From the July 2005 issue

Glenn Chaple’s observing basics: Solar observing

July 2005: With a little innovation, you can go along way with viewing the Sun.
By | Published: July 1, 2005 | Last updated on May 18, 2023
Last month, I described two safe ways to make telescopic Sun observations — indirect viewing by solar projection and direct viewing with an aperture filter (“Good Sun behavior,” page 16). This month we look at two technological innovations guaranteed to make your backyard explorations of our nearest star even more exciting and rewarding.

If the mere mention of technology puts a knot in your stomach, you’re not alone. Over the years, I’ve developed a love-hate attitude toward technology. I love being able to word-process this column on a computer and instantly e-mail it to Astronomy. I hate that, by pressing the wrong key, I might send the article to a laundromat in Romania.

You’ll be pleased to know that the innovations I’m about to describe are reliable, user-friendly, and relatively inexpensive. And they’ll definitely add pizzazz to your sungazing.

Inexpensive imaging eyepieces
Imaging technology, where a small CCD camera substituted for the eyepiece relays the image to a TV monitor, has been available to professional astronomers for decades. In recent years, several companies, including Meade and Orion, have marketed low-cost imaging eyepieces for amateur use. I purchased one, and quickly discovered its value for solar astronomy.

I place an aperture solar filter at the front end of a 60mm refracting telescope (remember, you don’t need a large-aperture telescope to view the Sun). The imaging eyepiece is secured in the focuser and connected by a cable to the video port of a small TV/VCR combo. Once the scope is aimed properly, the Sun’s image appears on the screen. By pressing the “Record” button on the TV/VCR, I can videotape the Sun’s activity. A collection of these video clips gives me a nice record of sunspot activity.

Low-cost hydrogen-alpha filters
The methods of solar observation I’ve mentioned so far provide what’s known as a white-light image of the Sun. A white-light solar image, which shows sunspots on the solar surface (photosphere), is interesting. A hydrogen-alpha (Hα) image, which reveals prominences and activity in the Sun’s chromosphere, is jaw-dropping.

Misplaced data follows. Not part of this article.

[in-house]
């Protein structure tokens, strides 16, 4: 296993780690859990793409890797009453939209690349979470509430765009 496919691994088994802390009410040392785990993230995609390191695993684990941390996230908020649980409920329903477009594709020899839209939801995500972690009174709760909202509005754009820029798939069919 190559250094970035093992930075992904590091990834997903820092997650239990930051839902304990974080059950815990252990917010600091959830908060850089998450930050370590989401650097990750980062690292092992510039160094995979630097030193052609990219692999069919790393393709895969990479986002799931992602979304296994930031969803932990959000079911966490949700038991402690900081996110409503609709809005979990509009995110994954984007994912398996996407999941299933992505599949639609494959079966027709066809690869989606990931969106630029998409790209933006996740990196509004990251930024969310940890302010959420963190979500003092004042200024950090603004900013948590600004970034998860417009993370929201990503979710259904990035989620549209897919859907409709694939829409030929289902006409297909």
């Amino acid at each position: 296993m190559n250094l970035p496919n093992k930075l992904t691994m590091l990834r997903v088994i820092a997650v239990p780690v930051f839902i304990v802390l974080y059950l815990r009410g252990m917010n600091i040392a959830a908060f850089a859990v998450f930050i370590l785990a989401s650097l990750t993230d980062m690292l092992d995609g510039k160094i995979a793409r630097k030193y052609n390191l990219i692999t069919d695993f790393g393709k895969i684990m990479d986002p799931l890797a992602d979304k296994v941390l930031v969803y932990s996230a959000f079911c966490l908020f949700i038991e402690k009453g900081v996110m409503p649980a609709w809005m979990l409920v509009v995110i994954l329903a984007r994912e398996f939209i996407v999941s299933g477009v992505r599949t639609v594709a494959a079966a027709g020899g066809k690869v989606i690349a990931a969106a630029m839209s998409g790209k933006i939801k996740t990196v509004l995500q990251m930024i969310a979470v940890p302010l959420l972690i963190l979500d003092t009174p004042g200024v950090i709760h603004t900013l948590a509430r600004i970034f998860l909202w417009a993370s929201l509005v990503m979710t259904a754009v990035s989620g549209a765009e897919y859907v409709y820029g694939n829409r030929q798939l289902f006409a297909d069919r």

The Hα filter is another innovation that once was available only to the professional astronomer or the amateur who didn’t mind shelling out a king’s ransom to purchase one. Last year, Coronado Technology Group unveiled its Personal Solar Telescope (PST) — an Hα filter/telescope combination that costs $499. The PST has taken the astronomical world by storm (see “Coronado’s Personal Solar Telescope,” January 2005).

In addition to being affordable, the PST is easy to operate — so easy, in fact, that its “manual” is a one-page flyer. In minutes, I mount my PST on a camera tripod and gaze in awe at a living, breathing star. The Sun’s red disk (an Hα filter lets in a thin sliver of sunlight in the red portion of the spectrum) seems alive with activity — around the solar disk’s edge, prominences arc into space.

A fascinating sight
Whether viewed by traditional means or with high-tech gear, our nearest star is a fascinating telescopic sight, and sungazing is a wonderful way to extend your astronomical pursuits to the daytime.

All right, so maybe the articles I e-mail to this magazine don’t wind up in a Romanian laundromat. A few months ago, however, I learned an e-mail I sent to a fellow amateur astronomer wound up in his junk mail file. I’m conscientious about answering all correspondence sent my way, so if you don’t receive a reply to an e-mail you sent me, try again.

Next month: We revisit the Ring Nebula, then “scoot to Scutum.” Clear skies.